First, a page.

Over the past couple of years, the mortgage industry has seen lenders of all shapes and sizes struggle to accommodate the increasing regulation brought about by Dodd-Frank legislation and TRID. The 2016 presidential campaign saw promises of decreased regulation which have yet to come to fruition. In the next couple of months, as we come up on the two year anniversary of the implementation of TRID, it begs the question will our industry ever see these promised changes to the regulatory environment, how much more will it cost us and what has it cost us already?
The answer to this question is a paradox, both simple and complex. The short answer is that compliance is here to stay, has already cost billions of dollars and millions of paperwork hours and will likely continue to keep operating costs at historical highs for lenders across the board. The long answer is that the true cost is difficult if not impossible to quantify.
What we do know is:
- Pre Dodd-Frank/TRID regulatory environment contributed to the financial crisis of 2008
- According to a PBS article, the financial crisis of 2008 cost:
- $23 trillion in government bailouts and aid programs paid for by the American tax payer
- Estimated losses of $7 trillion in the real estate industry due mainly to loss in property values
- $11 trillion in losses due to the stock market decline
- $3.4 trillion in retirement account losses
The estimated $24 billion spent on Dodd-Frank legislation and TRID changes, pales in comparison to the financial havoc wreaked by the 2008 collapse. It is important to note however that this isn’t to say these changes and costs haven’t been burdensome for lenders and borrowers alike.
The graph below from the Mortgage Banker’s Association illustrates origination costs from 2011 onward.
As the graph illustrates, origination costs have been steadily rising. Production expenses peaked in 2014, which can be attributed to significant upfront investments companies made to prepare for TRID. Although these expenses have since leveled off they have remained historically high at around $6,969 per loan with many researchers and industry experts attributing these high costs to the compliance burden. The primary drivers behind the compliance burden being:
- Need for more staff including compliance personnel, compliance officers, legal counsel, quality control and quality assurance personnel
- Increased need for more technology, better technology, and technology based services and infrastructure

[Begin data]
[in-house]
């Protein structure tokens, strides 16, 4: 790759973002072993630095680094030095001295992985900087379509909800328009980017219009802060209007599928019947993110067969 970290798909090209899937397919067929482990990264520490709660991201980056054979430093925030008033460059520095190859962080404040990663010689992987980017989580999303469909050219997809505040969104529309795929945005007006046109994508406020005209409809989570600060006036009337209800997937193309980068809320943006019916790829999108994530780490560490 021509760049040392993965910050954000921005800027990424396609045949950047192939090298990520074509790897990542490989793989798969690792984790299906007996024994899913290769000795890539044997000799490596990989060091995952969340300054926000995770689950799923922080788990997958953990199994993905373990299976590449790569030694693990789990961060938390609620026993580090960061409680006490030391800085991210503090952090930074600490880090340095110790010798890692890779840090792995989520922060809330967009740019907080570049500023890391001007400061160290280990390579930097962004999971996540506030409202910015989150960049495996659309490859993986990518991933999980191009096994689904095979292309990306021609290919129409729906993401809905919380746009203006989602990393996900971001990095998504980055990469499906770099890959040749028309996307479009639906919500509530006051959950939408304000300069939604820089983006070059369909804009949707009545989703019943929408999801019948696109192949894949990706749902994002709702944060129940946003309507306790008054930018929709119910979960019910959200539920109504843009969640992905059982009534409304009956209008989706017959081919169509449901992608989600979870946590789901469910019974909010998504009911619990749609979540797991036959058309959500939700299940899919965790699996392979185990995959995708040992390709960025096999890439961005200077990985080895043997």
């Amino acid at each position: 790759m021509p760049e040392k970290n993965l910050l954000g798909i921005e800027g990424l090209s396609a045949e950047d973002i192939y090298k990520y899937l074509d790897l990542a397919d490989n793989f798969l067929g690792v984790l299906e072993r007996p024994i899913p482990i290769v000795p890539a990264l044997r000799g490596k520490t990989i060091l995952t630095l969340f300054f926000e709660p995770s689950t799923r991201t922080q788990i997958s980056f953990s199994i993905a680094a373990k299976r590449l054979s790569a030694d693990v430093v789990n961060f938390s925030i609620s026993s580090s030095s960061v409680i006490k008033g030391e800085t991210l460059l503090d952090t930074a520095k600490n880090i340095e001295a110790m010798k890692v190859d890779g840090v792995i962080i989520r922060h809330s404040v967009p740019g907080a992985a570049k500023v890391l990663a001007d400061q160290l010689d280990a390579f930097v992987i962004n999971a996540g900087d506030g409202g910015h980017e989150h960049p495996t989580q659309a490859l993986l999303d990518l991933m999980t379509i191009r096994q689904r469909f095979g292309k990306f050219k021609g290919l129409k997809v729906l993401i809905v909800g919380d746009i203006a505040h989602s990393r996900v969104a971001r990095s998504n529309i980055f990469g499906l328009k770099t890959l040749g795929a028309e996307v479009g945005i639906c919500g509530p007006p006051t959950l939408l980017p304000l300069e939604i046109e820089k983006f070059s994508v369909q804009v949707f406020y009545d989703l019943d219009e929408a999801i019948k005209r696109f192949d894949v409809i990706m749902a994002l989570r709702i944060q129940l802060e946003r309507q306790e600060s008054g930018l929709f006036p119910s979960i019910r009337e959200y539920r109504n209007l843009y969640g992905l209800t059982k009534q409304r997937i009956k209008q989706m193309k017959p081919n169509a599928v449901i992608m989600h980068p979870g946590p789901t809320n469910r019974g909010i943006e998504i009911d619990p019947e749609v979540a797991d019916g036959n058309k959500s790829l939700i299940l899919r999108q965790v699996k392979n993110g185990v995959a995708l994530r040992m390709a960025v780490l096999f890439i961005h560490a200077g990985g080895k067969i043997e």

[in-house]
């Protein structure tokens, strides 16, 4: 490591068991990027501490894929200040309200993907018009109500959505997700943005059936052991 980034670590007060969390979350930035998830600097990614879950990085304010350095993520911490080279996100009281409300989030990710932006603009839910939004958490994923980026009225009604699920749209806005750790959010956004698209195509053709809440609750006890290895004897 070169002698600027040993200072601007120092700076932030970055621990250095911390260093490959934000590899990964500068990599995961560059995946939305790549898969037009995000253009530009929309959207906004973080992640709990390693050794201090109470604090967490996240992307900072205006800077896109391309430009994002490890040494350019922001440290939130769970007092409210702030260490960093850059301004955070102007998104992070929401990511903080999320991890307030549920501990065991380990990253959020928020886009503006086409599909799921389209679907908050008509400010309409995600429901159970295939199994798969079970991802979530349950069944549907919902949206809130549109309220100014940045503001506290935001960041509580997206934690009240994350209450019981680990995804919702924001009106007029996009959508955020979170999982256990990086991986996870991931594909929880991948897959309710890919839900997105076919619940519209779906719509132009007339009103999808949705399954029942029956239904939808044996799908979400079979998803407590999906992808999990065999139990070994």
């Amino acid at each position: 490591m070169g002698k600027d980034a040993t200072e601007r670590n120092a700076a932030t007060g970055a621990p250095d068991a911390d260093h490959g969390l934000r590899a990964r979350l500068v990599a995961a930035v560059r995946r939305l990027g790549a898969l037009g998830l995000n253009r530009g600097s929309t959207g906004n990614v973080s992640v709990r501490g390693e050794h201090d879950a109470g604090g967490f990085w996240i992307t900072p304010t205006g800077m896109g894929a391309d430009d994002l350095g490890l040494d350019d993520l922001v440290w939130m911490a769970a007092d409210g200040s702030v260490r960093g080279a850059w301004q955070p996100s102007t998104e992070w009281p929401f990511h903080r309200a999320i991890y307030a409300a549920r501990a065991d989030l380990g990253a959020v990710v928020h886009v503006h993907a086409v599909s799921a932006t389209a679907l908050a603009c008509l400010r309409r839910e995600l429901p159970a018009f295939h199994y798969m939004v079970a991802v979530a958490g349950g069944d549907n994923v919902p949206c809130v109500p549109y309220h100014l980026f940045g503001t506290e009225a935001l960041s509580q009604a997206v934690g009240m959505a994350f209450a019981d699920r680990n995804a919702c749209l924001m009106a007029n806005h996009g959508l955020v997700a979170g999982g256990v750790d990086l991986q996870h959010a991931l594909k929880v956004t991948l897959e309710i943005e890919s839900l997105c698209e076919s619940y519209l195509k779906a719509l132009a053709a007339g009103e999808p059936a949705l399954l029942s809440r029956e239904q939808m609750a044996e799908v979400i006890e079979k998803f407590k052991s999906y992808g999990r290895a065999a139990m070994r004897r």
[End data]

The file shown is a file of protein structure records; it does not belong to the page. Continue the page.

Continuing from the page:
While the brunt of this burden has been borne by lenders, it has trickled down to borrowers as well in the form of increased fees. According to Bankrate.com mortgage fees to borrowers rose 1.6% over the course of 2016, and although this is a relatively small increase it is still reflective of the cost of increased regulation.
It is important to keep in mind that should regulation continue to become increasingly complex and stringent it will continue to become more costly to both lenders and borrowers. As Mortgage Compliance Magazine puts it, “With each new rulemaking comes a new set of complications and costs, triggering a ripple effect as lenders are forced to make the choice between adapting their operations or leaving the space entirely.” That being said although it is always unfortunate to see lenders closing their doors, forced out of the industry due to the cost of increased compliance and regulation, it is necessary to keep in mind that much of the regulation we see today is in place for a reason.
We only have to look back to 2008 to be reminded of what can happen when the necessary controls are not in place. Elizabeth Warren described it best in a letter to congress in 2011 saying, “If there is a lesson from the past five years, it’s this: We all lose when consumers cannot readily determine whether they can afford to pay back their loans. We all lose when lenders routinely sell credit in ways that hide the risks and costs. We all lose when a broken consumer credit system magnifies risks throughout the economy. We can do better.” Current legislation and regulation is an attempt at doing better.
Is current regulation the best we can do? Arguably it is not. There is certainly regulation in place that has had unintended consequences imposing undue financial burdens on lenders who are just trying to play by the rules. As time goes by and CFPB rules are examined, challenged, revised, and revisited, we as an industry will hopefully find some common ground where the necessary controls and regulations are in place to protect consumers without becoming an unmanageable financial burden for lenders.